Originally posted at City Watch LA.
By Bob Gelfand.

We ought to quadruple the number of LA City Council members and reduce all their salaries by twenty-fold. While we’re at it, let’s abolish the city commissions. To demonstrate this thesis, I offer the examples of a couple of other towns I used to live in.

One was Lakewood, California, and before that, I lived in a place called Lafayette, Indiana. That’s the Lafayette in Tippecanoe County, Indiana, as in “Tippecanoe, and Tyler too.”

What’s important to this story is that Lafayette was run better than my hometown of Los Angeles, and Lakewood runs way better.

You would think it ought to be the other way around. Los Angeles is mighty in culture and productive enterprises. Presidential candidates make pilgrimages to LA.

But if you ask the average Angeleno whether he feels like he has a say in his own governance, the answer is going to be a resounding negative. Go ahead and ask. I did, just the other day, and the businessman I spoke to responded in some amusingly unprintable language.=

Over in Lakewood, it’s very different. I actually only lived there about a dozen years, but in that time I met every member of the City Council and was on a first name basis with several. This wasn’t anything special for a Lakewood resident. The government is close to the people there. One reason is that there are plenty of elected City Council members to go around, and not too many residents.

One important reason that Lakewood government is fair and effective is that no single member of their City Council has absolute power and authority over any part of the city. It takes 3 votes on the City Council to pass an ordinance or to hire a new City Manager. It’s a very good example of how representative government is meant to function.

The Lakewood city government doesn’t do rash, stupid things, because there is always somebody there to ask, “OK, why do we want to do this?” It’s also a very good way to reduce favoritism. When you have five council members, each individually responsible for what’s good for the whole city, it’s a lot harder to slide stuff through. By the way, much of what I say about Lakewood, I could also say for Lafayette. Both cities are of modest population, in the range of seventy to eighty thousand, and both have popularly elected councils whose members get to know their constituents.

Compare that to Los Angeles. Remember how the City Council did redistricting? It ended up being, in effect, a bunch of favors to a few well connected City Council members. For example, ask the Korean business community what they think about being disenfranchised. Some majority of the LA City Council should have asked the question, “OK, do we really want to do this?,” and then answered in the negative.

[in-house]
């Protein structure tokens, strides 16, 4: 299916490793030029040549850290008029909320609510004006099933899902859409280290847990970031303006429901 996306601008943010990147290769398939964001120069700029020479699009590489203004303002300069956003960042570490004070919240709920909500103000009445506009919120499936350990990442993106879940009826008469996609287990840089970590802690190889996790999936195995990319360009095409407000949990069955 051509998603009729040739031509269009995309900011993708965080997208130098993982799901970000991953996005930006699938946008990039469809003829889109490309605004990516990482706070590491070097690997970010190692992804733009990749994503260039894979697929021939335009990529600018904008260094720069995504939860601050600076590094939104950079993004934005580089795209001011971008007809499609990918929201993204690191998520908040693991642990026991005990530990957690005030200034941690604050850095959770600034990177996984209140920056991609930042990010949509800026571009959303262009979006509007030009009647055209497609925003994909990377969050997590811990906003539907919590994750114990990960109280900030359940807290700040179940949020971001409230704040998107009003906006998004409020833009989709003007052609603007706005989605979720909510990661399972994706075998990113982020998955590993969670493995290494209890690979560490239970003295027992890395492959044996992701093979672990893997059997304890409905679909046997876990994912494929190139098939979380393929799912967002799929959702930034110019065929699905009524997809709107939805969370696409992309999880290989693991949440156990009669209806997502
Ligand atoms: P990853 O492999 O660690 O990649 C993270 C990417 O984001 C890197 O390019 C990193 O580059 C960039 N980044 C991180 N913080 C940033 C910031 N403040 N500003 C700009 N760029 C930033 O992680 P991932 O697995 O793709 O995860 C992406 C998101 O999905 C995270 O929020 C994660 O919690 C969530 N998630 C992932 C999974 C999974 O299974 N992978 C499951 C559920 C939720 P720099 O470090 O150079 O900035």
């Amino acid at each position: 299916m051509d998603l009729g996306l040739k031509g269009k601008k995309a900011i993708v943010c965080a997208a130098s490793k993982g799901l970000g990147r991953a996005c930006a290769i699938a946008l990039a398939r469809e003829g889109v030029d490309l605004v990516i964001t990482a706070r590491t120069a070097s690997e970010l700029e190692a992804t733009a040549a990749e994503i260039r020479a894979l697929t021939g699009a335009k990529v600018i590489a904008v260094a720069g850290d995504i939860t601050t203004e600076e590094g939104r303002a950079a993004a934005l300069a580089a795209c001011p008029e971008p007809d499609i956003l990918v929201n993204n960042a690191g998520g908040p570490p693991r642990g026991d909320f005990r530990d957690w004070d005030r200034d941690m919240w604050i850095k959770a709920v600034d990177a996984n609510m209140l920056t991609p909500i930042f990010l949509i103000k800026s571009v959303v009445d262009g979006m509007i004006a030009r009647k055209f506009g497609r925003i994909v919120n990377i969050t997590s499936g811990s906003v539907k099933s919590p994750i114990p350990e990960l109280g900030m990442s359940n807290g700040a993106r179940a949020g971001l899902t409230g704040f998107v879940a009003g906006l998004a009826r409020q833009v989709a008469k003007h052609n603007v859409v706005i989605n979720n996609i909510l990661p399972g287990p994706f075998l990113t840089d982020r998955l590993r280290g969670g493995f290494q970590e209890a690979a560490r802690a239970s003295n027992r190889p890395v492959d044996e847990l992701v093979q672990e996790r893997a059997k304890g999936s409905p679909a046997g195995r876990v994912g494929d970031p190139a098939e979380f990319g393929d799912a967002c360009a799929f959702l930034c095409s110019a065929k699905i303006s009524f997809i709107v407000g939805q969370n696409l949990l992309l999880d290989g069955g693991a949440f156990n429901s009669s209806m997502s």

But that redistricting ordinance, as with so many others, just kind of slid through in its own mysterious way, in spite of its substantial inequities.

That’s because the City of Los Angeles is run more like 15 autonomous feudal kingdoms, each forced to deal with the other kingdoms through temporary alliances, than it is a well-knit city.

It’s the way of human nature. Put 15 individuals, each with a substantial ego, around a City Council table and put a pile of money in the middle of that table. What do you think will happen? Short of armed conflict, the one mathematically stable solution to such a question is for everyone to get an equal share.

There is a corollary to this kind of a system. The unwritten rule in the LA City Council is, You don’t mess with me, and I won’t mess with you. That’s the diplomatically stable solution to having a large number of elected officials who represent different districts. Van Nuys doesn’t tell San Pedro how to position its new police station, and San Pedro doesn’t tell Westwood how to position its allotment of parking meters. The way that our elected council members divvy up the tax dollars and work out coalition governance for citywide problems is the effect of this structural flaw.

That’s also how the City Council representative becomes, in effect, the Duke of Westwood or the Duchess of San Pedro.

I’m not using these terms to denigrate the people who filled those City Council seats. They inherited a system which has certain perks and lots of responsibilities. In practice, City Council representatives have a lot of local power because they have decisions to make and because they are basically left alone by their peers on the City Council.

It’s a wasteful, inefficient system because the local Duke or Duchess has too much power and not enough information in a district that is way too large. And worse still, having 15 quasi-autonomous feudal states makes for a system which fails to work to the better advantage of the city as a whole. Think about the fact that even now, there is no rail line that goes all the way to the airport, and there is no rail line that takes passengers to the harbor. There is a huge lack of parking structures in places where they ought to be. What is good for the city as a whole sometimes gets lost.